Discussing Project Launches in Manufacturing Automation Magazine

FreePoint Technologies CEO Paul Hogendoorn

Paul Hogendoorn – FreePoint Founder

Paul’s latest publication featuring in Manufacturing Automation Magazine discusses the challenge of project launches, stating:

“The hardest thing to do is often just to get started. Stepping into the unknown, or perhaps looking forward into a big, indeterminate and not fully defined project, is easy to avoid doing.”

Throughout the article, Paul explains the best approach to tackling a big, new endeavor like IIoT and Industry 4.0 – break it into more manageable chunks:

  • Zero to One
  • One to Ten
  • Ten to One Hundred

Zero to one, also known as project launch, is often the most difficult (and most critical) stage. This is primarily because it requires a significant leap of faith few are willing, or even able to take. As you move past the launch stage, more people begin to get on-board, adding momentum, and mitigating some resistance. Manufacturers will find the same amount of energy they applied in the beginning will get them a lot farther and a lot faster in the final stages of the project.

The mistake some companies make is trying to map out and enact the plan from start to finish in one fell swoop, making project launches more overwhelming than they need to be. Learn how to better tackle your next manufacturing project by reading the full article here.

FreePoint Technologies CEO Paul Hogendoorn

The Secret Behind Monitoring Manual Processes

From a machine monitoring standpoint, the wide range of equipment and tactics used by manufacturers pose a challenge. For instance, Some equipment is newer and digitally compatible, whereas others are older and analog. Also, some processes are done manually by an employee instead of a machine. Manufacturers may find themselves wondering: is it possible to monitor manual processes? Luckily, at FreePoint, the answer is yes.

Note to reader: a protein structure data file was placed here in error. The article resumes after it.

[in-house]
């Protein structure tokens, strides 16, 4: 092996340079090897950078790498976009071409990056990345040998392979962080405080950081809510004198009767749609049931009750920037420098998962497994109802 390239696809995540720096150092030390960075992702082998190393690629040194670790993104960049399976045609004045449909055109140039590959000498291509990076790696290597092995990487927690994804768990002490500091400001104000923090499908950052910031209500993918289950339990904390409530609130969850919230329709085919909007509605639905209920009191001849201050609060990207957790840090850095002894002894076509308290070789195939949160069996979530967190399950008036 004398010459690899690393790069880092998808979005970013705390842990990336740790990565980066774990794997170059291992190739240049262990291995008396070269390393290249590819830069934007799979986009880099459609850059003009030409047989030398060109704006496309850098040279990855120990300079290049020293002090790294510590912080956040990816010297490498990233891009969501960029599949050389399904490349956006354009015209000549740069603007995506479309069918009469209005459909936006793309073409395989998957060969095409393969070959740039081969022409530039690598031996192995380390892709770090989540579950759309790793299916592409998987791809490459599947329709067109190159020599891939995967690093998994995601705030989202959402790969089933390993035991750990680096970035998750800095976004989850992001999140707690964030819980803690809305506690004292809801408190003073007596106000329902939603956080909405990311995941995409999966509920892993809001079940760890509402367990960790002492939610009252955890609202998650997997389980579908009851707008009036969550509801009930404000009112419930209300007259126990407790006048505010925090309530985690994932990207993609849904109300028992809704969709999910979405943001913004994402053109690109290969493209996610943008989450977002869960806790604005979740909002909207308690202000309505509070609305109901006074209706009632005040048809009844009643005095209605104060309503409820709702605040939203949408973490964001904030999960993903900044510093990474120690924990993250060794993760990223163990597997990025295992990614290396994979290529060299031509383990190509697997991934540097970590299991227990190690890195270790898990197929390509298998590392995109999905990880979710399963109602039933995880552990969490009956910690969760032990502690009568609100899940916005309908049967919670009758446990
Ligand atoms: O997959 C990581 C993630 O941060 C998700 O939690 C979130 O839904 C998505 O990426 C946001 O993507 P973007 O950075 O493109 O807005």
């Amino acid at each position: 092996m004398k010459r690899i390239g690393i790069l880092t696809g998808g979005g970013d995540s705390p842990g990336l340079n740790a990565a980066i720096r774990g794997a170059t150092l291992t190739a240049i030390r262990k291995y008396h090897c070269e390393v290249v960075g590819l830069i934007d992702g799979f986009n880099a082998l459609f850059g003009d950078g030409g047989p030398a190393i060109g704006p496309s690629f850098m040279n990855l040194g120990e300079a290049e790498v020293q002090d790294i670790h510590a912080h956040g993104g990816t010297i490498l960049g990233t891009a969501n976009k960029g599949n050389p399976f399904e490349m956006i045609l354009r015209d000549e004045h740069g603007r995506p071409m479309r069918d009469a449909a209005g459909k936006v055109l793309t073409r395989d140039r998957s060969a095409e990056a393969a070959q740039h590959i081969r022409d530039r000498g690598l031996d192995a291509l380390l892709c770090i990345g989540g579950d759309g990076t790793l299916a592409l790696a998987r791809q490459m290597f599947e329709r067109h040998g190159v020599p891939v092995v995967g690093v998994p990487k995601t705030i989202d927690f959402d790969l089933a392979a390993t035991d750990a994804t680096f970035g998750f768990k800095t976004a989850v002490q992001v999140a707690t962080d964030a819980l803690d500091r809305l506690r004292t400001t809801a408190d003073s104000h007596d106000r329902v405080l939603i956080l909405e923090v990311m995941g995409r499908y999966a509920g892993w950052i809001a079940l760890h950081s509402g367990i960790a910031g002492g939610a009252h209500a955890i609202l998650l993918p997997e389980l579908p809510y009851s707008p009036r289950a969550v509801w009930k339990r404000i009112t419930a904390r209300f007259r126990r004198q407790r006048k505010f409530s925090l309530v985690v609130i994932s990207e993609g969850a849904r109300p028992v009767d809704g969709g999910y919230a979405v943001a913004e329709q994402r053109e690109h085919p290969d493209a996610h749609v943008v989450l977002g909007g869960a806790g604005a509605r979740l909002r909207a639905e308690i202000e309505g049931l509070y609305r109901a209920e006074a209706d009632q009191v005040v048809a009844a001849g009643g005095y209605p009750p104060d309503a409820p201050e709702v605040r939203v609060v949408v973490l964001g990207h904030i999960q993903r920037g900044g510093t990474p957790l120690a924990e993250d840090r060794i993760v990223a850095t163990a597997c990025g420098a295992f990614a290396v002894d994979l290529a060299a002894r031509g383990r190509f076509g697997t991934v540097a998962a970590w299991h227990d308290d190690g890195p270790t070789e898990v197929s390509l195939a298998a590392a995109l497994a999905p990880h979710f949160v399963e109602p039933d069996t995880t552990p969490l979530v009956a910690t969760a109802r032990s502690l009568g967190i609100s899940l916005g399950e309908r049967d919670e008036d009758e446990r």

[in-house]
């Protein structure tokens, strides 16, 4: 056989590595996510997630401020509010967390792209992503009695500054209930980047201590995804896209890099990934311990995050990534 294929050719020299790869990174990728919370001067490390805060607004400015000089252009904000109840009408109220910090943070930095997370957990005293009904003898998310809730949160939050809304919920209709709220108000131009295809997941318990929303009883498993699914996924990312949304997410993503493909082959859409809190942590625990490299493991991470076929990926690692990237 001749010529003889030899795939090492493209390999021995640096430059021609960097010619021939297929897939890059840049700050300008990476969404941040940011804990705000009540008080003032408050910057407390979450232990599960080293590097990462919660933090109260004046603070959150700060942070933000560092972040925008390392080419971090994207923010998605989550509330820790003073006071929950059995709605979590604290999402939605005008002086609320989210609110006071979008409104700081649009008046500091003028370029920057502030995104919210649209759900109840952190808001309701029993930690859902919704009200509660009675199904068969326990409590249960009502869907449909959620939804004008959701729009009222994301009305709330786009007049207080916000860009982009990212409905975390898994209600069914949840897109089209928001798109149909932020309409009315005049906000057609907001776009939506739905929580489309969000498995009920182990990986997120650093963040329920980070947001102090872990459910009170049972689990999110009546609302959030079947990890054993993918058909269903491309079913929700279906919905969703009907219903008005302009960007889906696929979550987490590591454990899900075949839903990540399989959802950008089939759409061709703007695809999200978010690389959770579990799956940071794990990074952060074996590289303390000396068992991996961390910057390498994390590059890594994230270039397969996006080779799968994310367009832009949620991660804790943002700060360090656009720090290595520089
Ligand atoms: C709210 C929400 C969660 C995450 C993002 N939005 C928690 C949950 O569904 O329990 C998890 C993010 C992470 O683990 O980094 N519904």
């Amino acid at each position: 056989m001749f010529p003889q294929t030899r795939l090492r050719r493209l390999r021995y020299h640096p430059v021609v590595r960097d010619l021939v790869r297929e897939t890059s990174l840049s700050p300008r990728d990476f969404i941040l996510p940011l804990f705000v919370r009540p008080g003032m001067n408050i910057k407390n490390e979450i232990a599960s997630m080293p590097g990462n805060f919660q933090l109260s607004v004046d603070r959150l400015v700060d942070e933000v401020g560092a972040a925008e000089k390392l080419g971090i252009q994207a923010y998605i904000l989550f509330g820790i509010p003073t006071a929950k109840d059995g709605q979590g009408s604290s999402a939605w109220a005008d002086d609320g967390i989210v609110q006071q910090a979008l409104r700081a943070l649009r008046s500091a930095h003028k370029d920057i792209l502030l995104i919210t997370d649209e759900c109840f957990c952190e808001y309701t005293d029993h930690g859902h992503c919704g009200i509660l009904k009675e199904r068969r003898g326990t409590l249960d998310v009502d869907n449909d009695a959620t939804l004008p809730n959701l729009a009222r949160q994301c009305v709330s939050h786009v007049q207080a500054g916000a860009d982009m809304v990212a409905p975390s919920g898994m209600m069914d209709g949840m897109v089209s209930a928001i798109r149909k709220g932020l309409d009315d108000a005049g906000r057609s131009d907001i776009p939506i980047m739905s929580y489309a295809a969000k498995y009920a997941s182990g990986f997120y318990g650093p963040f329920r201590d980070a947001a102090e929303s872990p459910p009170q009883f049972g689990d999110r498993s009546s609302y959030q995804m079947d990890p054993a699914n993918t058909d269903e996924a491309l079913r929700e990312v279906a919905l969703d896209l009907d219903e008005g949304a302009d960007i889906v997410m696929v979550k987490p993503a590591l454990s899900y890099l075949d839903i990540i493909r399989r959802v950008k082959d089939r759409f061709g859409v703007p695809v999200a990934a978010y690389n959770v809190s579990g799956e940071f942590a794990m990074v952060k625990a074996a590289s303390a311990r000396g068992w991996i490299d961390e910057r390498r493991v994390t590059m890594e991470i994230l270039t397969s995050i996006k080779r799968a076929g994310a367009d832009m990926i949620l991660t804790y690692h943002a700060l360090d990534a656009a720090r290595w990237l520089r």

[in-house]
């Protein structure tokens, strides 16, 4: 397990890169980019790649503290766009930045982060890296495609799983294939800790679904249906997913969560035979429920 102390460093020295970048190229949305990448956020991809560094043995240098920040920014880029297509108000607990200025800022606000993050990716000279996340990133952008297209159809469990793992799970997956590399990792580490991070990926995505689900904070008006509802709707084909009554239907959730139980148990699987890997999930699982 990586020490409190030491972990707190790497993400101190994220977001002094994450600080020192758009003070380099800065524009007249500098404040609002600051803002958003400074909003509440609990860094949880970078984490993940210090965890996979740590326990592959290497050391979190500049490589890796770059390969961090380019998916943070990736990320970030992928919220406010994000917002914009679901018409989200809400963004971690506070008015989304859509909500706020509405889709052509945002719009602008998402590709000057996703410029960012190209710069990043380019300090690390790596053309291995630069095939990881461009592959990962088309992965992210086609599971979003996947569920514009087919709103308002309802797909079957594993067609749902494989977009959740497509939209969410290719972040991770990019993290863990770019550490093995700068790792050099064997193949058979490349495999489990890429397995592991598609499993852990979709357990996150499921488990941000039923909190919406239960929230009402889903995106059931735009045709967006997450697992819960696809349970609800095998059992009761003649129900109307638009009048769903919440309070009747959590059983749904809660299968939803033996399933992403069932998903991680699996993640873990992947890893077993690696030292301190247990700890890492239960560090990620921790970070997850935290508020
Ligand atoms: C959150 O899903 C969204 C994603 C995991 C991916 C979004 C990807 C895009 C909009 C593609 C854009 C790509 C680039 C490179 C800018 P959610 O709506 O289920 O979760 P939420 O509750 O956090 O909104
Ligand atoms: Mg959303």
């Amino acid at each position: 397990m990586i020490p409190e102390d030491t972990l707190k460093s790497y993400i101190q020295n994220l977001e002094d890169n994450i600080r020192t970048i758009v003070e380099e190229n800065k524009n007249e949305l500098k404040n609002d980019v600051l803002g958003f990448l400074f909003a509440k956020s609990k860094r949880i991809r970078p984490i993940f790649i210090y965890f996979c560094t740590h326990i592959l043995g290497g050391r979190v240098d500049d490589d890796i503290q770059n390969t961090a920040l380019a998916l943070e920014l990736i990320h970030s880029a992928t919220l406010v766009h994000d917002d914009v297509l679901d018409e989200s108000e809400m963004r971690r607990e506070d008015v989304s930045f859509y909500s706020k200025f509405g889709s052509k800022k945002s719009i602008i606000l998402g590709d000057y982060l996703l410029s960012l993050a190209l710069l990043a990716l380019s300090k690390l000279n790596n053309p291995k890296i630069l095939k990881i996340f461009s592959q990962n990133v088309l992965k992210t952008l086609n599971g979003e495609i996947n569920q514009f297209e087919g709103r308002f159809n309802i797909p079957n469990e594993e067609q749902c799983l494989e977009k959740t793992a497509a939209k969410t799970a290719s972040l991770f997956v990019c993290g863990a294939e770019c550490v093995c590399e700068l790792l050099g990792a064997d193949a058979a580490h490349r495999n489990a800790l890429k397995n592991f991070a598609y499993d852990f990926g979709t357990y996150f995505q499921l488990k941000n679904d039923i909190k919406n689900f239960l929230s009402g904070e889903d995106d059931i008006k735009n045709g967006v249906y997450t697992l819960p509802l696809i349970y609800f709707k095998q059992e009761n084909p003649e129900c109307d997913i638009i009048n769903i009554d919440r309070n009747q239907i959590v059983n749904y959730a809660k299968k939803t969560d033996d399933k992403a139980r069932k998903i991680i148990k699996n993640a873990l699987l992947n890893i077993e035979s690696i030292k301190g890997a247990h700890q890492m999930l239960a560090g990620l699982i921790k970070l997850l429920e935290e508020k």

As the global supply of computing power and storage capacity continues to grow rapidly, the cost to access these resources continues to drop. The same is true for IIoT technologies. Sensory devices and the technology needed to interpret them have become more compact and affordable in recent years. Because of these advancements, we can monitor more than just machines, but the manual processes of factory workers as well.

Cyber physical systems freepoint technologies

By leveraging different sensors, you can create cyber-physical systems to monitor tasks ranging from welding and brazing to painting and sanding. These sensors include:

  1. Electrical Current Sensors
  2. Switch/Button Recognition Sensors
  3. Pressure Plate Sensors

Electrical Current Sensors

FreePoint Technologies Electrical Symbol

One of the easiest manual processes to monitor are those which produce an electrical current. For example, if you are performing a task involving a MIG Welder, an electrical current will pass through the tool whenever it is in use. By installing an electrical current sensor, you can monitor the use of the welder and its efficiency based on the amount of time the tool spent having an electrical current run through it. If there is no current running through the tool, that would be considered downtime. Obviously, the more time the tool spends with current running through it, the more value-added time it contributes.

Switch/Button Recognition Sensors

Another straight-forward means of monitoring a manual process is with switch/button recognition sensors. When using a tool that is button or switch activated, a switch recognition sensor will be able to determine when a switch has been flipped on or off. Like electrical current sensors, by tracking whether the switch/button is on or off – you can identify when a machine is experiencing uptime or downtime. Using downtime narration, you can attribute reasons to justify downtime, some of which may be preventable moving forward.

Pressure Plate SensorsFreePoint Technologies Pressure Plate Sensor